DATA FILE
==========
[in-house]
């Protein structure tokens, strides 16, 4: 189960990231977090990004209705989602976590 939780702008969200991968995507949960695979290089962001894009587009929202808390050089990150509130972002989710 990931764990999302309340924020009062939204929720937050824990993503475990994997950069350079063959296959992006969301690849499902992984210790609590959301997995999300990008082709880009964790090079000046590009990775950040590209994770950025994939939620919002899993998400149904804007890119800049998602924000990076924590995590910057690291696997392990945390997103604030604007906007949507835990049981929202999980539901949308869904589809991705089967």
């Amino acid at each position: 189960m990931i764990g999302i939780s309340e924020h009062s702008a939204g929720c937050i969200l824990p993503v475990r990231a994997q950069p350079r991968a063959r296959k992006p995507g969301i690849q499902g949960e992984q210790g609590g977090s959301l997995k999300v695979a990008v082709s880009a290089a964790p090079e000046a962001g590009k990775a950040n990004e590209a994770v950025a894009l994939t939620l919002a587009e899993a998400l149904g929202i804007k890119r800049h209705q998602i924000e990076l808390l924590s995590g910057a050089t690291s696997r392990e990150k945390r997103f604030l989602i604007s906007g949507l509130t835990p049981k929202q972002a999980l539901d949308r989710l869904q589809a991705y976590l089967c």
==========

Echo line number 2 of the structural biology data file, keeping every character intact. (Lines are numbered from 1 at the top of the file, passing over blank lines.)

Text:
């Protein structure tokens, strides 16, 4: 189960990231977090990004209705989602976590 939780702008969200991968995507949960695979290089962001894009587009929202808390050089990150509130972002989710 990931764990999302309340924020009062939204929720937050824990993503475990994997950069350079063959296959992006969301690849499902992984210790609590959301997995999300990008082709880009964790090079000046590009990775950040590209994770950025994939939620919002899993998400149904804007890119800049998602924000990076924590995590910057690291696997392990945390997103604030604007906007949507835990049981929202999980539901949308869904589809991705089967």